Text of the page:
The ARTSA Institute (ARTSA-i) recently unveiled a good Practice Guide, which aims to raise awareness of suppliers, purchasers and installers of safety-critical replacement parts about supply practices.
The Guide describes actions that suppliers should take to ensure parts are suitably certified, that records are kept and installation information is provided. The Guide does not favour original equipment parts over after-market parts. Nor does it favour bricks and mortar retailers over online suppliers. It provides common-sense actions that all part suppliers should take, but often don’t.
“We aim to reduce the risk of workshops fitting poor quality or inadequately rated safety-critical parts as well as providing an understanding of the different types of replacement parts available in the market,” said Dr Peter Hart, Executive Member at ARSTA-i and a certified vehicle engineer.
“Operators should purchase good-value parts for heavy vehicles that will provide safe, reliable, and legal performance. The Guide defines acceptable supply practice and advises purchasers what to expect from suppliers. The use of poor-quality parts leaves the operator vulnerable to expensive breakdowns and reworks, enforcement attention and loss of insurance cover. For this latter reason alone every vehicle operator is urged to ensure that their in-house technicians or third-party workshops and suppliers fit parts that are suitable for the job.
“We want to reduce the risk of in-service failure of all replacement parts, to avoid the vehicle crashing, or simply breaking down on the highway where they may be vulnerable to impact by other road users, potentially causing death, injury, loss or damage. We believe these risks can be mitigated if replacement parts suppliers implement the quality-assurance activities specified in this new Guide.”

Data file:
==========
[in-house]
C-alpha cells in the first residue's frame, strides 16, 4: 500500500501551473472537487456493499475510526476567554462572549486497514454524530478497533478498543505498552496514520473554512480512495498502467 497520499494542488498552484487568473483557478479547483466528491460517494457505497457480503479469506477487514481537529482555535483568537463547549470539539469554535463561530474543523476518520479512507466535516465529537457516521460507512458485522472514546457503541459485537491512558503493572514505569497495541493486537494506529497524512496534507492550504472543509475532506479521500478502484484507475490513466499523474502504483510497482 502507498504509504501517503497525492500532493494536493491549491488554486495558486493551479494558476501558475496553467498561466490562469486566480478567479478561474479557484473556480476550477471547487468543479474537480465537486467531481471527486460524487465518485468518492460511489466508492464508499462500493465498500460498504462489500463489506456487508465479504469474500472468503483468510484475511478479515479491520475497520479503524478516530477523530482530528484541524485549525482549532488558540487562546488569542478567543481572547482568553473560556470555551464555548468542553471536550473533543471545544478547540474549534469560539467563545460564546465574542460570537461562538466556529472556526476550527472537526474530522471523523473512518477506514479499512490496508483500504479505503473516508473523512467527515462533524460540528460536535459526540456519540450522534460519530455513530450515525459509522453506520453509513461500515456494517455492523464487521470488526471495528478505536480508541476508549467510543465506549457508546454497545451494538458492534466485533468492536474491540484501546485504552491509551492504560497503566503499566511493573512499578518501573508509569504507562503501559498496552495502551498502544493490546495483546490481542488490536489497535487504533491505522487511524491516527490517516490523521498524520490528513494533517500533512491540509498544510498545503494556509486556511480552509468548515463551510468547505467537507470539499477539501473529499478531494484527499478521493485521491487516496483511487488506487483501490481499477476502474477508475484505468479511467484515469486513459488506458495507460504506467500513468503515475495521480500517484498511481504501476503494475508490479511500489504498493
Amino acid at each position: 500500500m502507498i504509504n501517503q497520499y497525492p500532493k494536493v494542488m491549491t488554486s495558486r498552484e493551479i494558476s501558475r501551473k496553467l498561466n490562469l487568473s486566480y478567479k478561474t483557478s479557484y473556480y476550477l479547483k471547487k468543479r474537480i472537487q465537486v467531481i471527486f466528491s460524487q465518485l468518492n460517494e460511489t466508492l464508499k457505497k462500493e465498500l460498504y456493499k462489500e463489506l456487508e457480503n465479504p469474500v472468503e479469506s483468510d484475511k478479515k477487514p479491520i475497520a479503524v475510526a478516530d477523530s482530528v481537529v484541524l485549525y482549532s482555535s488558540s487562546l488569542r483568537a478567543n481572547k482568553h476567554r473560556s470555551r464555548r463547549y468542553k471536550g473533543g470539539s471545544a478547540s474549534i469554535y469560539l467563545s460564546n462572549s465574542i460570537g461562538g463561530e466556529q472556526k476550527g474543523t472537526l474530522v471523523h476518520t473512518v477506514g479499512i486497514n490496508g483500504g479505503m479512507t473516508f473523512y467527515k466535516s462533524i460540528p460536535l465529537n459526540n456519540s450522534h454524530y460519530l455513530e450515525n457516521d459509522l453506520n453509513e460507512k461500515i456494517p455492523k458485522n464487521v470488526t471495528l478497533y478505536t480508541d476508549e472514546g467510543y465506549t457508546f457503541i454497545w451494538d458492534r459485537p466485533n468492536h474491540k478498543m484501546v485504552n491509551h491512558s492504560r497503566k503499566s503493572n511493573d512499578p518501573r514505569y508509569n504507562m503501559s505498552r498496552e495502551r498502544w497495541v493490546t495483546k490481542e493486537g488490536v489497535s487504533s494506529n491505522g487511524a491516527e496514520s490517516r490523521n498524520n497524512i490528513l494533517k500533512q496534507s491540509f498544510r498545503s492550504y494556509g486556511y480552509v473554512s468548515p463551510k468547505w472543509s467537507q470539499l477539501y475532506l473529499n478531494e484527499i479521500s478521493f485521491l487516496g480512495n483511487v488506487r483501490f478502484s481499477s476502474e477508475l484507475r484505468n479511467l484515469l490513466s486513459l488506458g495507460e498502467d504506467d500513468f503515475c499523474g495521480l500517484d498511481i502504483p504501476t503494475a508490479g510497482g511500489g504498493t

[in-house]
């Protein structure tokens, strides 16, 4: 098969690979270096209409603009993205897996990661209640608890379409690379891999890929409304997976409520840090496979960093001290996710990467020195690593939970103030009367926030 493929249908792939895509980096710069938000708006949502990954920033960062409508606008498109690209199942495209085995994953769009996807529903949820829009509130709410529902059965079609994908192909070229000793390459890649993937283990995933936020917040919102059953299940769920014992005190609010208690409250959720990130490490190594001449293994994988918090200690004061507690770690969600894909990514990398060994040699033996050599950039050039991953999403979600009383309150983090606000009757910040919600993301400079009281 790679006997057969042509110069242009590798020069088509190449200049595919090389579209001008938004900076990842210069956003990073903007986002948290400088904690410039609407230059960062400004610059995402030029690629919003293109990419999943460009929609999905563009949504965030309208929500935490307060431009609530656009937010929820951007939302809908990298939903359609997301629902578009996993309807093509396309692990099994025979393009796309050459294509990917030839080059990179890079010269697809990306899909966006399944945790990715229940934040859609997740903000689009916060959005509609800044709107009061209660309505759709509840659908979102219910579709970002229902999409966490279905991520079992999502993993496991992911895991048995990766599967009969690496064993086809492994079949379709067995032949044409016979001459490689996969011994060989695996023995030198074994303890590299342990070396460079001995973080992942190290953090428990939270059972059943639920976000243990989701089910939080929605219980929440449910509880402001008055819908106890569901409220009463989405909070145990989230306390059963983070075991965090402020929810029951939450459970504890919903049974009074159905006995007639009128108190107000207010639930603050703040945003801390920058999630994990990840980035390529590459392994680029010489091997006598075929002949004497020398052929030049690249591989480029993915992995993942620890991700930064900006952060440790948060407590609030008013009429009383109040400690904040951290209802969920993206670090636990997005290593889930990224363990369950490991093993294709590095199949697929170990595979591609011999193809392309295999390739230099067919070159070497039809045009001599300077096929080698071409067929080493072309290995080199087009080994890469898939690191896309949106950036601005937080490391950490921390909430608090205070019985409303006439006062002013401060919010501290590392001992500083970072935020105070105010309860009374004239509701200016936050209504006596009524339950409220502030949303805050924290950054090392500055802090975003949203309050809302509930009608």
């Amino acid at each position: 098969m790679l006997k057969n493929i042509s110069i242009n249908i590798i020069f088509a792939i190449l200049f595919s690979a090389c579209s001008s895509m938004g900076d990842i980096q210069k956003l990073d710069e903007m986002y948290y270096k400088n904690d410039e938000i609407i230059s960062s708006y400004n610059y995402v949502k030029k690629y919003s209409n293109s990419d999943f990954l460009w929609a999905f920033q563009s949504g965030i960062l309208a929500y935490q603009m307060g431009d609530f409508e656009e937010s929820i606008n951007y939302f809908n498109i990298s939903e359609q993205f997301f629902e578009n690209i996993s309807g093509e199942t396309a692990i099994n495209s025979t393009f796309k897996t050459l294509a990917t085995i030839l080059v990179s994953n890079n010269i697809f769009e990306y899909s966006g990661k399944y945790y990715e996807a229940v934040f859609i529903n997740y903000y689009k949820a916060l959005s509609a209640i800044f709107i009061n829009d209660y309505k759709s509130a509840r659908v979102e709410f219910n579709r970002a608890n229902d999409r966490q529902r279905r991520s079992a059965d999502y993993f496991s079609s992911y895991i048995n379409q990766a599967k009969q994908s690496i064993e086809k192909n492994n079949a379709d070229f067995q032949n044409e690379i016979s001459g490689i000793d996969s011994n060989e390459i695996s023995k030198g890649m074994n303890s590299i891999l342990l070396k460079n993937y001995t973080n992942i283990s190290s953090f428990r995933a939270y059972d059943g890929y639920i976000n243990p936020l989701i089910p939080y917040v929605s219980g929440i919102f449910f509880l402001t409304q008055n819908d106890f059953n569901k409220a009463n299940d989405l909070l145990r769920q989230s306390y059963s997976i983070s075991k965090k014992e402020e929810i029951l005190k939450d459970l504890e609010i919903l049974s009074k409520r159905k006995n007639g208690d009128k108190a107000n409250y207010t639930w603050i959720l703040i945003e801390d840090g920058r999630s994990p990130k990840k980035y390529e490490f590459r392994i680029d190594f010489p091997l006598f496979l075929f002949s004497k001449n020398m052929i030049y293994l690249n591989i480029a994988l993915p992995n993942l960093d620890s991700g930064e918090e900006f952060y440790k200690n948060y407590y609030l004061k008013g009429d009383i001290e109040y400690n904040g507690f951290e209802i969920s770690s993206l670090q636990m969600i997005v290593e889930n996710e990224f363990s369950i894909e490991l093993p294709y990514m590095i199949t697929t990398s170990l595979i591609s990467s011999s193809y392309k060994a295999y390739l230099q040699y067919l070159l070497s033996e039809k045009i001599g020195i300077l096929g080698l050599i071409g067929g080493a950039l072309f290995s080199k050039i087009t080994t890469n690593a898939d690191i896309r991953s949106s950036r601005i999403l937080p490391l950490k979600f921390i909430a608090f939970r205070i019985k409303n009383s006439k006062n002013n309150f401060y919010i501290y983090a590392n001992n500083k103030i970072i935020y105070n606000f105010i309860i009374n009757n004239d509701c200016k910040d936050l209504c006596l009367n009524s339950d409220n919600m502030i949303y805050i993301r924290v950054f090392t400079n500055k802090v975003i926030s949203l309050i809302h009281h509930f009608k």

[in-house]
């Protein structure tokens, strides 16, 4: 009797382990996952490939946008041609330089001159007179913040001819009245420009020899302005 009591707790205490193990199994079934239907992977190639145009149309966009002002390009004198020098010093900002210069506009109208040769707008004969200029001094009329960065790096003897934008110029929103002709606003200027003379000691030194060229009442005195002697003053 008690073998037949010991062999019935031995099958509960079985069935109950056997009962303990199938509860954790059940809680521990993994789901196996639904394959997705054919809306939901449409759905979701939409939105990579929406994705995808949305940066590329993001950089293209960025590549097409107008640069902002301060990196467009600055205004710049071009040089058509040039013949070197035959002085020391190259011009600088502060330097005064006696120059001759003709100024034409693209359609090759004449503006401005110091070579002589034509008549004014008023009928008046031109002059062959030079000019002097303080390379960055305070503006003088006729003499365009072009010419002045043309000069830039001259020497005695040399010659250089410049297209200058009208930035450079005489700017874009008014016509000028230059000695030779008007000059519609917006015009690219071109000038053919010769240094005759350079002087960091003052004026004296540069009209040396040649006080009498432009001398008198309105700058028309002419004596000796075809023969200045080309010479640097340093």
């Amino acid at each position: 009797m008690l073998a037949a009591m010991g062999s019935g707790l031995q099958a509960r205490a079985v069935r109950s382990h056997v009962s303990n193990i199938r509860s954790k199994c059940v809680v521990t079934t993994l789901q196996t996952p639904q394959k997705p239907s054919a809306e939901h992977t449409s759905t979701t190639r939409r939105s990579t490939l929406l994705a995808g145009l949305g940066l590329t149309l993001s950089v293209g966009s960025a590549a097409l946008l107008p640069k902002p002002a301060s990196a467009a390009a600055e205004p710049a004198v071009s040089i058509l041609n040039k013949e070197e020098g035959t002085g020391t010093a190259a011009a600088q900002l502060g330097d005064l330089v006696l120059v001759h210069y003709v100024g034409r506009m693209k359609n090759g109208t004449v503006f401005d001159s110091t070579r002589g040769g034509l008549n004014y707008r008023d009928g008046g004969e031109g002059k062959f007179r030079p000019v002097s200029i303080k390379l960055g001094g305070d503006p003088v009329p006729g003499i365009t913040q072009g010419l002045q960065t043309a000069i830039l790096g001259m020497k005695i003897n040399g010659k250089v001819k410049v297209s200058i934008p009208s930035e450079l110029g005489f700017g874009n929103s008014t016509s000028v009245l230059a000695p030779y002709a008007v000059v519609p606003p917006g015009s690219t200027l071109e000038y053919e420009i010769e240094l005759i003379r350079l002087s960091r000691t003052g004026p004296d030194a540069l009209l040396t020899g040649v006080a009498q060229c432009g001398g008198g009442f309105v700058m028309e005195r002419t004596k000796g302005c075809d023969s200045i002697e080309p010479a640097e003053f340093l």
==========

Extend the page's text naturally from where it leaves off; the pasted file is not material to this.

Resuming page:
The Guide recognises four risk levels which are:
- Safety Critical
- Safety and Compliant Relevant
- Minor Safety Relevance and
- No Safety and Compliance Concerns.
The Guide’s advice is graduated according to these levels.
By implementing the Guide’s suggestions suppliers will identify appropriate technical standards, hold validation test reports, keep supply records, review failure reports, and provide installation information.
The Guide is applicable to replacement parts which are used to replace an original part, and for parts that are used to modify a vehicle.
This Guide identifies good practices that will support suppliers, purchasers, operators, and others involved in the servicing or modification of heavy vehicles, to enhance the safety and reputation of the road transport sector. Additionally, the purchaser and fitter of these parts will have peace-of-mind that they have completed satisfactorily their role in the chain of responsibility.